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Long road ahead for CAS Bill. Ordinance maybe the answer

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Long road ahead for CAS Bill. Ordinance maybe the answer

Sine die adjournment of both houses of Parliament on August 12, two days ahead of the closing of the monsoon session has put the I&B Minister Sushma Swaraj in a jam as she had gone on record saying that CAS Bill could be cleared in three working days from August 12 to 14.

The controversial Cable Television Network (Regulation) Amendment Bill 2002 or CAS Bill that provides for mandatory viewing of pay channels through a cable access system was earlier passed by the Lok Sabha. However it was withdrawn from the Rajya Sabha last month amidst opposition from Congress and Left parties. Sushma Swaraj’s attempts to end the deadlock failed as she could not evolve a consensus in her meeting with the leaders of the opposition who were gunning for the government over the petrol pump scam.

The Bill infact seems to have got mired into battle of wits waged by the broadcasters, cable operators, government and the opposition. But perhaps more than the opposition it was Swaraj’s own cabinet colleague who reportedly derailed her plan. The powerful minister who once held I&B portfolio, opposed the bill on the ground that there was no need to enact a separate legislation and instead CAS should be handled by a regulatory body proposed to be set up under Convergence Bill which is currently before the Standing Committee of Parliament. The same line was adopted by the Congress. It also alleged that CAS would empower the government to gag inconvenient channels.

I&B Minister had introduced the CAS Bill in the Parliament after its draft prepared by the task force set up under the convenorship of Joint Secretary Broadcasting was cleared by the consultative committee of Parliament.

The Bill provides that the subscribers pay only for the pay channel of their choice while they can receive basic service tier comprising a bouquet of notified free-to-air channels without set top boxes. The basic tier may include 10-12 free-to-air channels of different genres of entertainment, news, sports, music like DD1, DD2, DD Bharti, Sahara, SABe TV, Aaj Tak, BBC, Aastha, Lashkara, Eenadu, Sun TV etc. While the bills of authorizes the government to decide about the mix and pricing of free-to-air channels, the prices of pay channels have been left to market forces.

At the root of CAS imbroglio is an ongoing war between broadcasters and cable operators. Broadcasters charge cable operators of robbing them of their revenue by fudging subscription figures. Cable operators on the other hand allege that Broadcasters are resorting to arm twisting techniques to hike subscriptions through bouquetisation. The CAS Bill attempt to eliminate forced bundling of weak and strong channels by broadcasters while at the same time preventing cable operators from under declaring their subscribers. And the benefits of the addressability system will intimately accrue to customers as CAS ensures a fair deal in terms of choice, quality and price.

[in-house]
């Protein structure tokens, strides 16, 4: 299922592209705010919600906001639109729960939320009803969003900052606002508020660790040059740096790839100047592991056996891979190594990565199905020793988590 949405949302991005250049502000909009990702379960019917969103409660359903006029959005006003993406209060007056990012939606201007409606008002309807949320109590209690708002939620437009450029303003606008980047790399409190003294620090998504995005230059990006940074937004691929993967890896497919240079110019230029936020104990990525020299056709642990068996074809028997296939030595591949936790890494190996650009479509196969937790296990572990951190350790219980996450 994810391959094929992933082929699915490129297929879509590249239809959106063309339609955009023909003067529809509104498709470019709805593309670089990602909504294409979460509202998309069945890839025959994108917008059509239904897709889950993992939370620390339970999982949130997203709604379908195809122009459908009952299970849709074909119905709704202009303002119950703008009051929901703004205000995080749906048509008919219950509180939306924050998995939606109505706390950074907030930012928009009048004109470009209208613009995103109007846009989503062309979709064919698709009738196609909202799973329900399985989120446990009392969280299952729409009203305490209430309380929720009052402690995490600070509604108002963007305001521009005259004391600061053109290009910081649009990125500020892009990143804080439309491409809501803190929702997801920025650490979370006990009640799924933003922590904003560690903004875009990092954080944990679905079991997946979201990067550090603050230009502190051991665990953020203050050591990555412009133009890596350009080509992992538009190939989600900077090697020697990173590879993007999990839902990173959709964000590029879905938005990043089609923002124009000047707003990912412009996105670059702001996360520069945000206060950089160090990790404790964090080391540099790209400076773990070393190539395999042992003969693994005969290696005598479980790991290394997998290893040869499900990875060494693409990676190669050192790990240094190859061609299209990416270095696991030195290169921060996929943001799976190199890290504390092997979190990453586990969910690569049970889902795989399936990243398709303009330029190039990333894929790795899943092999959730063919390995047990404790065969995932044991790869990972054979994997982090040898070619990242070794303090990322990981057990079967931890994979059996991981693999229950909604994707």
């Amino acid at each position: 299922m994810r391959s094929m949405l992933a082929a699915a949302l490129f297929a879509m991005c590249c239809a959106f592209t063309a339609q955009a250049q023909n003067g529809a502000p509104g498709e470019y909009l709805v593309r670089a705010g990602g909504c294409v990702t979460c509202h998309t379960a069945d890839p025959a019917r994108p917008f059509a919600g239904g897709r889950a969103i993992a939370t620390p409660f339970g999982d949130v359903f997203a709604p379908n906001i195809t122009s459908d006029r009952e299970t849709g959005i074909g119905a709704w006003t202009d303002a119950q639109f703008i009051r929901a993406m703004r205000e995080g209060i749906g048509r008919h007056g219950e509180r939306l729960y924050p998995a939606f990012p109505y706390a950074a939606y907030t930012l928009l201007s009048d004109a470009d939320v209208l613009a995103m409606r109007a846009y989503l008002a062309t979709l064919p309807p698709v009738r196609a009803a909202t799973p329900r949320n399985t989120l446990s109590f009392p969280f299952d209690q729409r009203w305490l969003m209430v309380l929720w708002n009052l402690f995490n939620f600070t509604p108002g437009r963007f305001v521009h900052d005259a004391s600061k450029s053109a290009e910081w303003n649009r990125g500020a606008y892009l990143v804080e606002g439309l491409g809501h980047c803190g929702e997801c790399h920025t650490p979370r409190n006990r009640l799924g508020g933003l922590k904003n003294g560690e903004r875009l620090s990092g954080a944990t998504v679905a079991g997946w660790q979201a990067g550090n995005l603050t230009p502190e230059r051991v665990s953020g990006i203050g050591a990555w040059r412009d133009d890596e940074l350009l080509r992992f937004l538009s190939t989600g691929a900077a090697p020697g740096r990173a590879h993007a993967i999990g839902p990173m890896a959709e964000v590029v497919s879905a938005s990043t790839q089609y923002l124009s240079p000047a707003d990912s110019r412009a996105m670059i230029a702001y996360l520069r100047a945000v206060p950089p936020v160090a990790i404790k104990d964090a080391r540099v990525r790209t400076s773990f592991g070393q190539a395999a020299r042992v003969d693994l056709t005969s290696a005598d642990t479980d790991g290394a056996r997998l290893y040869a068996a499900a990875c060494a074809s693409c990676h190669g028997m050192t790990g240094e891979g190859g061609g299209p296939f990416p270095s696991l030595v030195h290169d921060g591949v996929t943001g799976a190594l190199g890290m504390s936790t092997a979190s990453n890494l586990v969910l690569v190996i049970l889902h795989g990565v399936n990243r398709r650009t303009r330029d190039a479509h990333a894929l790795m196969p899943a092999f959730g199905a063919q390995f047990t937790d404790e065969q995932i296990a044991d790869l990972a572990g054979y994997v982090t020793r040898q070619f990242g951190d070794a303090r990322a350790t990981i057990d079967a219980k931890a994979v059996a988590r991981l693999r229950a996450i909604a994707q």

Infact CAS spells catch 22 situation for broadcasters. If they continued to have pay channels, their viewership and ultimately ad revenue may go down considerably as all the 40 million cable TV viewers will subscribe to it. If they term free-to-air they will have to forgo subscription revenue.

The harried broadcasters have even put a question mark over the effectiveness of CAS to fulfill its basic purpose of putting an end to the problem of underreporting of the subscribers by cable operators as in the absence of two-way addressable digital CAS system, Cable operators will continue to fudge the subscription figures by manipulating automated subscriber management system.

The biggest question mark put over the implementation of CAS related to the high cost of set top boxes and about Rs 1500 crore of investment on head end MOSs. The I&B Ministry has found a solution to this problem by way of providing set top boxes on lease. It is also toying with the idea of single conditionality to attempted through single head end and pay channels distributed through MSOs to avoid high investments.

The ministry is thinking of incorporating these changes in the CAS Bill, which means that it has to present the Bill again in the Lok Sabha where it was already passed. To avoid this the only option left before the government is to follow the ordinance route. The government is also under pressure from cable operators who might resort to agitation again. Leading Cable TV Association have already said that if the bill is delayed further, they would hike the cable TV subscription rates to Rs 350/- to 400 per month. And government may well resort to ordinance to prevent the further exploitation of consumers.

But then even if the ordinance is promulgated, it is long road ahead for CAS which despite I&B ministry’s resolve to set up a task force to speed up its implementations, will be implemented in phases covering only four metros in the first phase.


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